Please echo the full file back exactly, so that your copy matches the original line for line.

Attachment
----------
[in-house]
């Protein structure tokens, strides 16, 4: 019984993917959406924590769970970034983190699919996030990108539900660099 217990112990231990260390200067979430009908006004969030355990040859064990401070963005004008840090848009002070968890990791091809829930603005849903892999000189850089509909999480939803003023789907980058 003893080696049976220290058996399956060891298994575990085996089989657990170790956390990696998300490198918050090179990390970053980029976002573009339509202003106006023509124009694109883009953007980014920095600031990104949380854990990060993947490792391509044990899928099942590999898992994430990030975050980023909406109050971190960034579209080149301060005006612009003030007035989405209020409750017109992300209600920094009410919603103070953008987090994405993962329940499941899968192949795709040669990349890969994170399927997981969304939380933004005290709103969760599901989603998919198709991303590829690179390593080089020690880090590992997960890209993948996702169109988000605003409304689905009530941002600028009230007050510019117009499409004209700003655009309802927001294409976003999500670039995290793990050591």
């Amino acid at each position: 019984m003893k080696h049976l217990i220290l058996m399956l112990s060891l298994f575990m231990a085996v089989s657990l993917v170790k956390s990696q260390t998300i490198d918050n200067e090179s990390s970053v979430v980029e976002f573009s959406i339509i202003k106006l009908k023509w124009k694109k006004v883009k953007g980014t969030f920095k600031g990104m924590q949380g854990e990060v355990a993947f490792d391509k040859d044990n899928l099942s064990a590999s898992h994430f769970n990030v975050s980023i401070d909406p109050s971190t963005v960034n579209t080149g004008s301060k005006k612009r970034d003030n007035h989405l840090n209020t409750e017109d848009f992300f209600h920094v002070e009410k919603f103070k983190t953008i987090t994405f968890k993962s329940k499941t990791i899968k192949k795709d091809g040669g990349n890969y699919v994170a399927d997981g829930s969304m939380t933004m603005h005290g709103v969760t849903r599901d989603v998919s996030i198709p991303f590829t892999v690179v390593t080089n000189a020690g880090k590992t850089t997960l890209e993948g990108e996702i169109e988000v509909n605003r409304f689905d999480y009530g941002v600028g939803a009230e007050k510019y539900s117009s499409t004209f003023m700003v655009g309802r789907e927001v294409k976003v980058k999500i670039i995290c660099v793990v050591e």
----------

[in-house]
């Protein structure tokens, strides 16, 4: 019984993917959406924590769970970034983190699919996030990108539900660099 217990112990231990260390200067979430009908006004969030355990040859064990401070963005004008840090848009002070968890990791091809829930603005849903892999000189850089509909999480939803003023789907980058 003893080696049976220290058996399956060891298994575990085996089989657990170790956390990696998300490198918050090179990390970053980029976002573009339509202003106006023509124009694109883009953007980014920095600031990104949380854990990060993947490792391509044990899928099942590999898992994430990030975050980023909406109050971190960034579209080149301060005006612009003030007035989405209020409750017109992300209600920094009410919603103070953008987090994405993962329940499941899968192949795709040669990349890969994170399927997981969304939380933004005290709103969760599901989603998919198709991303590829690179390593080089020690880090590992997960890209993948996702169109988000605003409304689905009530941002600028009230007050510019117009499409004209700003655009309802927001294409976003999500670039995290793990050591």
């Amino acid at each position: 019984m003893k080696h049976l217990i220290l058996m399956l112990s060891l298994f575990m231990a085996v089989s657990l993917v170790k956390s990696q260390t998300i490198d918050n200067e090179s990390s970053v979430v980029e976002f573009s959406i339509i202003k106006l009908k023509w124009k694109k006004v883009k953007g980014t969030f920095k600031g990104m924590q949380g854990e990060v355990a993947f490792d391509k040859d044990n899928l099942s064990a590999s898992h994430f769970n990030v975050s980023i401070d909406p109050s971190t963005v960034n579209t080149g004008s301060k005006k612009r970034d003030n007035h989405l840090n209020t409750e017109d848009f992300f209600h920094v002070e009410k919603f103070k983190t953008i987090t994405f968890k993962s329940k499941t990791i899968k192949k795709d091809g040669g990349n890969y699919v994170a399927d997981g829930s969304m939380t933004m603005h005290g709103v969760t849903r599901d989603v998919s996030i198709p991303f590829t892999v690179v390593t080089n000189a020690g880090k590992t850089t997960l890209e993948g990108e996702i169109e988000v509909n605003r409304f689905d999480y009530g941002v600028g939803a009230e007050k510019y539900s117009s499409t004209f003023m700003v655009g309802r789907e927001v294409k976003v980058k999500i670039i995290c660099v793990v050591e």